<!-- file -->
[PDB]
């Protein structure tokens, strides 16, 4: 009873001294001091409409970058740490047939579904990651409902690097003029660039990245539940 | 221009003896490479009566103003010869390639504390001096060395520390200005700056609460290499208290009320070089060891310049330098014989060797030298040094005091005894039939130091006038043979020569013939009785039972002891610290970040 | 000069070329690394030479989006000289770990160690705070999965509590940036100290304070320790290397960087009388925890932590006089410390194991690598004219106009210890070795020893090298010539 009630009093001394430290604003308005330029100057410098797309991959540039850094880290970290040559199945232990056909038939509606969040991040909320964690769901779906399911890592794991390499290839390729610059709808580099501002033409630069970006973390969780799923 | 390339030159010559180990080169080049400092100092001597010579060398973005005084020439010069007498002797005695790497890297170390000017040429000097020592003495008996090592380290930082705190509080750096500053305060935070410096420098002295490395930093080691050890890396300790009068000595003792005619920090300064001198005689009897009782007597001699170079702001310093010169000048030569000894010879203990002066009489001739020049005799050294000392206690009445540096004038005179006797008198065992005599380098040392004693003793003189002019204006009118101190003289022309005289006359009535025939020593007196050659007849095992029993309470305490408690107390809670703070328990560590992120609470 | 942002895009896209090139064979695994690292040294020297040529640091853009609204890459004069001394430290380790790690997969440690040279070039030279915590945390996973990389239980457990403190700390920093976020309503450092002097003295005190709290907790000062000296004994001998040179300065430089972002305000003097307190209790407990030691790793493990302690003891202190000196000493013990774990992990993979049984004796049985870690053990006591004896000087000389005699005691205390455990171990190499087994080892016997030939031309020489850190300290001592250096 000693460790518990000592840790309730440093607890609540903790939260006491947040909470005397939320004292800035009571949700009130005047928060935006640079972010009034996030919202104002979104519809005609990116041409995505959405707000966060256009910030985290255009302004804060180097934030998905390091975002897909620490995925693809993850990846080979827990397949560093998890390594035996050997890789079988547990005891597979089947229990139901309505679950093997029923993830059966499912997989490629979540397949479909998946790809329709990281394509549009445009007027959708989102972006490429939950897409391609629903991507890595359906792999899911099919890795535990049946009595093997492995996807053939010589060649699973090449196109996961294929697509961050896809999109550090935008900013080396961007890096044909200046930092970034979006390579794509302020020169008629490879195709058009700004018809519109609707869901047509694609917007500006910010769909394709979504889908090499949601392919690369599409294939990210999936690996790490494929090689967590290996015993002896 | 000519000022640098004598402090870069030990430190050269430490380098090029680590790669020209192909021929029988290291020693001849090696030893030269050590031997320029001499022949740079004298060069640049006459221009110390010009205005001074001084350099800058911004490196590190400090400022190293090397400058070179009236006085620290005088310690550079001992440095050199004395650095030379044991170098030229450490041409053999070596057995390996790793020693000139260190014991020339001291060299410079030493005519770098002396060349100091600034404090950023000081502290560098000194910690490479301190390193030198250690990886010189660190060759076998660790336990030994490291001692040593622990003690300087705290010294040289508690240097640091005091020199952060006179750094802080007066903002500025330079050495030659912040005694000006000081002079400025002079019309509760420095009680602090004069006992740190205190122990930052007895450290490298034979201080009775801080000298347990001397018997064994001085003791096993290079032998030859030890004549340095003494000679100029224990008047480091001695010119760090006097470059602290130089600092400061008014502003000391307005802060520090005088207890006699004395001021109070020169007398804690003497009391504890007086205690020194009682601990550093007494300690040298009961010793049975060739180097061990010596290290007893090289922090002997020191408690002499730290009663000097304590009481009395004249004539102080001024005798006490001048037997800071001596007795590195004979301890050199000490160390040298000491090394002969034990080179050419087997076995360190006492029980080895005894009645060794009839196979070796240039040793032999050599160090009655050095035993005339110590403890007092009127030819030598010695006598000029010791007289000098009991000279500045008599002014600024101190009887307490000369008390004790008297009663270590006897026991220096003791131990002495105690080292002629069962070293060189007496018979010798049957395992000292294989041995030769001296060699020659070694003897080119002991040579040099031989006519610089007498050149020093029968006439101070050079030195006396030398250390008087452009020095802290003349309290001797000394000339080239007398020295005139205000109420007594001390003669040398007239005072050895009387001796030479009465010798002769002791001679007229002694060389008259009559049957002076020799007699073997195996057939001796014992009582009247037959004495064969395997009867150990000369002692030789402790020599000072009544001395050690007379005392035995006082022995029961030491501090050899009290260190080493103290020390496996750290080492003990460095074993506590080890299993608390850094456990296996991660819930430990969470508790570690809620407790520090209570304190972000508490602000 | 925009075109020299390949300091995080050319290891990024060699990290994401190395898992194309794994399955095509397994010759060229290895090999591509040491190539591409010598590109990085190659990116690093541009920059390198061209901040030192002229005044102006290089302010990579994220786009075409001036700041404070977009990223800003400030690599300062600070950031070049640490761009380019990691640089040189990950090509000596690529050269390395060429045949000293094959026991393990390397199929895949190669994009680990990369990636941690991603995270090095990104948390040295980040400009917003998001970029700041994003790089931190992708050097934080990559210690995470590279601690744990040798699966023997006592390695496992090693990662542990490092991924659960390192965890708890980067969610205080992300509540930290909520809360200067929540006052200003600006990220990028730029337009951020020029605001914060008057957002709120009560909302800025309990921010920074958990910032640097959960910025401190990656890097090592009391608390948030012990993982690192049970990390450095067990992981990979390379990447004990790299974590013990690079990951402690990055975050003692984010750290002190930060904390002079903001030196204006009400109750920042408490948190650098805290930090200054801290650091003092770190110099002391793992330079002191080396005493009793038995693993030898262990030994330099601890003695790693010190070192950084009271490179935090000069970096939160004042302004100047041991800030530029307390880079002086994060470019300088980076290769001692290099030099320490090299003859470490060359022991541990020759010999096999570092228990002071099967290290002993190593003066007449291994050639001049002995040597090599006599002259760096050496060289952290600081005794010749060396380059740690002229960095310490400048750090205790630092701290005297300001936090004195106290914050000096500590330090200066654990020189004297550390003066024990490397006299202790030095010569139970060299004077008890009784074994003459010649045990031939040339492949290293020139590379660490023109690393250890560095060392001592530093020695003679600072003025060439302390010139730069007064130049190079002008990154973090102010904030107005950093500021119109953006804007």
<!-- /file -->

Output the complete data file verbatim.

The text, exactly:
[PDB]
């Protein structure tokens, strides 16, 4: 009873001294001091409409970058740490047939579904990651409902690097003029660039990245539940 | 221009003896490479009566103003010869390639504390001096060395520390200005700056609460290499208290009320070089060891310049330098014989060797030298040094005091005894039939130091006038043979020569013939009785039972002891610290970040 | 000069070329690394030479989006000289770990160690705070999965509590940036100290304070320790290397960087009388925890932590006089410390194991690598004219106009210890070795020893090298010539 009630009093001394430290604003308005330029100057410098797309991959540039850094880290970290040559199945232990056909038939509606969040991040909320964690769901779906399911890592794991390499290839390729610059709808580099501002033409630069970006973390969780799923 | 390339030159010559180990080169080049400092100092001597010579060398973005005084020439010069007498002797005695790497890297170390000017040429000097020592003495008996090592380290930082705190509080750096500053305060935070410096420098002295490395930093080691050890890396300790009068000595003792005619920090300064001198005689009897009782007597001699170079702001310093010169000048030569000894010879203990002066009489001739020049005799050294000392206690009445540096004038005179006797008198065992005599380098040392004693003793003189002019204006009118101190003289022309005289006359009535025939020593007196050659007849095992029993309470305490408690107390809670703070328990560590992120609470 | 942002895009896209090139064979695994690292040294020297040529640091853009609204890459004069001394430290380790790690997969440690040279070039030279915590945390996973990389239980457990403190700390920093976020309503450092002097003295005190709290907790000062000296004994001998040179300065430089972002305000003097307190209790407990030691790793493990302690003891202190000196000493013990774990992990993979049984004796049985870690053990006591004896000087000389005699005691205390455990171990190499087994080892016997030939031309020489850190300290001592250096 000693460790518990000592840790309730440093607890609540903790939260006491947040909470005397939320004292800035009571949700009130005047928060935006640079972010009034996030919202104002979104519809005609990116041409995505959405707000966060256009910030985290255009302004804060180097934030998905390091975002897909620490995925693809993850990846080979827990397949560093998890390594035996050997890789079988547990005891597979089947229990139901309505679950093997029923993830059966499912997989490629979540397949479909998946790809329709990281394509549009445009007027959708989102972006490429939950897409391609629903991507890595359906792999899911099919890795535990049946009595093997492995996807053939010589060649699973090449196109996961294929697509961050896809999109550090935008900013080396961007890096044909200046930092970034979006390579794509302020020169008629490879195709058009700004018809519109609707869901047509694609917007500006910010769909394709979504889908090499949601392919690369599409294939990210999936690996790490494929090689967590290996015993002896 | 000519000022640098004598402090870069030990430190050269430490380098090029680590790669020209192909021929029988290291020693001849090696030893030269050590031997320029001499022949740079004298060069640049006459221009110390010009205005001074001084350099800058911004490196590190400090400022190293090397400058070179009236006085620290005088310690550079001992440095050199004395650095030379044991170098030229450490041409053999070596057995390996790793020693000139260190014991020339001291060299410079030493005519770098002396060349100091600034404090950023000081502290560098000194910690490479301190390193030198250690990886010189660190060759076998660790336990030994490291001692040593622990003690300087705290010294040289508690240097640091005091020199952060006179750094802080007066903002500025330079050495030659912040005694000006000081002079400025002079019309509760420095009680602090004069006992740190205190122990930052007895450290490298034979201080009775801080000298347990001397018997064994001085003791096993290079032998030859030890004549340095003494000679100029224990008047480091001695010119760090006097470059602290130089600092400061008014502003000391307005802060520090005088207890006699004395001021109070020169007398804690003497009391504890007086205690020194009682601990550093007494300690040298009961010793049975060739180097061990010596290290007893090289922090002997020191408690002499730290009663000097304590009481009395004249004539102080001024005798006490001048037997800071001596007795590195004979301890050199000490160390040298000491090394002969034990080179050419087997076995360190006492029980080895005894009645060794009839196979070796240039040793032999050599160090009655050095035993005339110590403890007092009127030819030598010695006598000029010791007289000098009991000279500045008599002014600024101190009887307490000369008390004790008297009663270590006897026991220096003791131990002495105690080292002629069962070293060189007496018979010798049957395992000292294989041995030769001296060699020659070694003897080119002991040579040099031989006519610089007498050149020093029968006439101070050079030195006396030398250390008087452009020095802290003349309290001797000394000339080239007398020295005139205000109420007594001390003669040398007239005072050895009387001796030479009465010798002769002791001679007229002694060389008259009559049957002076020799007699073997195996057939001796014992009582009247037959004495064969395997009867150990000369002692030789402790020599000072009544001395050690007379005392035995006082022995029961030491501090050899009290260190080493103290020390496996750290080492003990460095074993506590080890299993608390850094456990296996991660819930430990969470508790570690809620407790520090209570304190972000508490602000 | 925009075109020299390949300091995080050319290891990024060699990290994401190395898992194309794994399955095509397994010759060229290895090999591509040491190539591409010598590109990085190659990116690093541009920059390198061209901040030192002229005044102006290089302010990579994220786009075409001036700041404070977009990223800003400030690599300062600070950031070049640490761009380019990691640089040189990950090509000596690529050269390395060429045949000293094959026991393990390397199929895949190669994009680990990369990636941690991603995270090095990104948390040295980040400009917003998001970029700041994003790089931190992708050097934080990559210690995470590279601690744990040798699966023997006592390695496992090693990662542990490092991924659960390192965890708890980067969610205080992300509540930290909520809360200067929540006052200003600006990220990028730029337009951020020029605001914060008057957002709120009560909302800025309990921010920074958990910032640097959960910025401190990656890097090592009391608390948030012990993982690192049970990390450095067990992981990979390379990447004990790299974590013990690079990951402690990055975050003692984010750290002190930060904390002079903001030196204006009400109750920042408490948190650098805290930090200054801290650091003092770190110099002391793992330079002191080396005493009793038995693993030898262990030994330099601890003695790693010190070192950084009271490179935090000069970096939160004042302004100047041991800030530029307390880079002086994060470019300088980076290769001692290099030099320490090299003859470490060359022991541990020759010999096999570092228990002071099967290290002993190593003066007449291994050639001049002995040597090599006599002259760096050496060289952290600081005794010749060396380059740690002229960095310490400048750090205790630092701290005297300001936090004195106290914050000096500590330090200066654990020189004297550390003066024990490397006299202790030095010569139970060299004077008890009784074994003459010649045990031939040339492949290293020139590379660490023109690393250890560095060392001592530093020695003679600072003025060439302390010139730069007064130049190079002008990154973090102010904030107005950093500021119109953006804007």